Towards ethical supply chains

OECD Guidelines for Multinational Enterprises encourage companies to incorporate social, human rights and environmental considerations into the way they do business, anywhere in the world.

What's the issue?

In 2013, the collapse of the Rana Plaza garment factory in Bangladesh, which claimed 1130 lives and injured thousands more, sent shock waves across the manufacturing industry and beyond. Rana Plaza marked a historic failure of the textile and garnment supply chain industry’s ability to secure the safety of workers. It was a jarring reminder of the persistent labour, human rights, corruption and environmental risks in today’s increasingly competitive production cycles, in which cutting corners and saving on costs are increasingly widespread.

The garment and footwear industry is not the only one facing such challenges. In our globalised world, companies are working across countries and suppliers to manufacture products and make services available. Supply and distribution chains are increasingly complex, which makes it difficult to control what impact – good or bad – they are having on people and the planet.

As the degrees of separation between the consumer, the maufacturer and the supplier continue to disappear, growing consumer and investor interest in responsible production and sustainability is on the rise. Consumers are demanding that companies be more transparent about the way they do business and how they contribute to creating a sustainable future.

How are we addressing it?

The OECD has developed practical guidance to ensure business can be conducted more responsibly, including throughout global supply chains. The guidance helps companies assess, address and avoid potential negative impacts of their activities, from working conditions and labour abuses, to environmental damages and human rights violations.

In addition to general due diligence guidance, specific due diligence guidance has been developed for the mineral, extractive, garment and footwear, agriculture and financial sectors as risks and due diligence processes vary depending on the industry.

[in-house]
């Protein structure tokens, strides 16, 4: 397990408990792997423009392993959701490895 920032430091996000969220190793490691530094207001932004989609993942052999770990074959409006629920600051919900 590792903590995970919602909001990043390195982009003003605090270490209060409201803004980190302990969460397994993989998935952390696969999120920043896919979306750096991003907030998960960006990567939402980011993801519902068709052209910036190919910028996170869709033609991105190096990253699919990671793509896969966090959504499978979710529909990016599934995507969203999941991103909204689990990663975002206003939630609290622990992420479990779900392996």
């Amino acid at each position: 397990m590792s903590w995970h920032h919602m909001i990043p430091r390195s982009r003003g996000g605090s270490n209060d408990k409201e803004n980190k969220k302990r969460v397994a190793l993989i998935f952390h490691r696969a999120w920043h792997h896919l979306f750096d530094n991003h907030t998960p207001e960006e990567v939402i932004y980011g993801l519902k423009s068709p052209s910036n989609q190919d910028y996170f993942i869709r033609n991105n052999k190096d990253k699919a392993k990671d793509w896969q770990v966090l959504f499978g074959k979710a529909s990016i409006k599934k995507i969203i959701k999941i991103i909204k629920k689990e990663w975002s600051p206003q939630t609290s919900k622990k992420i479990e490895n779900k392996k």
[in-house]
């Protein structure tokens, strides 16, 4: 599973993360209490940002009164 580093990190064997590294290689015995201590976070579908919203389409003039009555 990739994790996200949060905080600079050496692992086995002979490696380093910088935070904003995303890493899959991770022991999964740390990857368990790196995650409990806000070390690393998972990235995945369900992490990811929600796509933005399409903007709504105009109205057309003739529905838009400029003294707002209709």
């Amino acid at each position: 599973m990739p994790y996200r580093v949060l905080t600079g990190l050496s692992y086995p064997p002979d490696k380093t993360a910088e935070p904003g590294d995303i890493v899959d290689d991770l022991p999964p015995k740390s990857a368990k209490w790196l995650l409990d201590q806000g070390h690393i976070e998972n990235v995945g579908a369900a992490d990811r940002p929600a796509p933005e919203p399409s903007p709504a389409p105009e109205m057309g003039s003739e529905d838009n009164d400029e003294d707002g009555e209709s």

A network of National Contact Points for Responsible Business Conduct (NCP) was also created to address and resolve cases of potential non-compliance to the OECD guidelines and today 48 countries around the world have committed to establishing an NCP. Anyone can submit a grievance to an NCP concerning any business operating ‘in or from’ their country which is causing or linked to alleged corporate, social, environmental, labour or human rights abuses. This process can lead to remedy for victims and bring about significant changes in corporate conduct, thereby contributing to the prevention of future harms.

The business community has a responsibility to conduct business in a way that takes into account both the bottom line and the impact of their activities on society. The [OECD due diligence] guidance is a major milestone in ensuring that governments and business can work together to drive more inclusive and sustainable growth across the world through more responsible business conduct and due diligence across supply chains.

Angel Gurría OECD Secretary-General

What’s the impact?

Through its guidance, the OECD establishes a common understanding of what companies must do to meet global standards for responsible business conduct. The OECD Guidelines for Multinational Enterprises have been implemented and are used by thousands of companies operating in global supply chains. Their widespread uptake can in part be attributed to the support of stakeholders such as the International Labour Organisation, the UN, the G7, industry itself and the 48 countries adhering to the Guidelines which represent approximately 80% of global FDI outflows.

Since 2000, National Contact Points have accepted more than 450 cases, addressing impacts from business operations in over 100 countries and territories. The majority of these submissions focus on employment and worker issues (54%), followed by general policies, which include expectations related to due diligence (49%), human rights (32%) and environment (20%). Since 2011, when a human rights chapter was added to the Guidelines, cases dealing with human rights issues have represented 57% of all cases.

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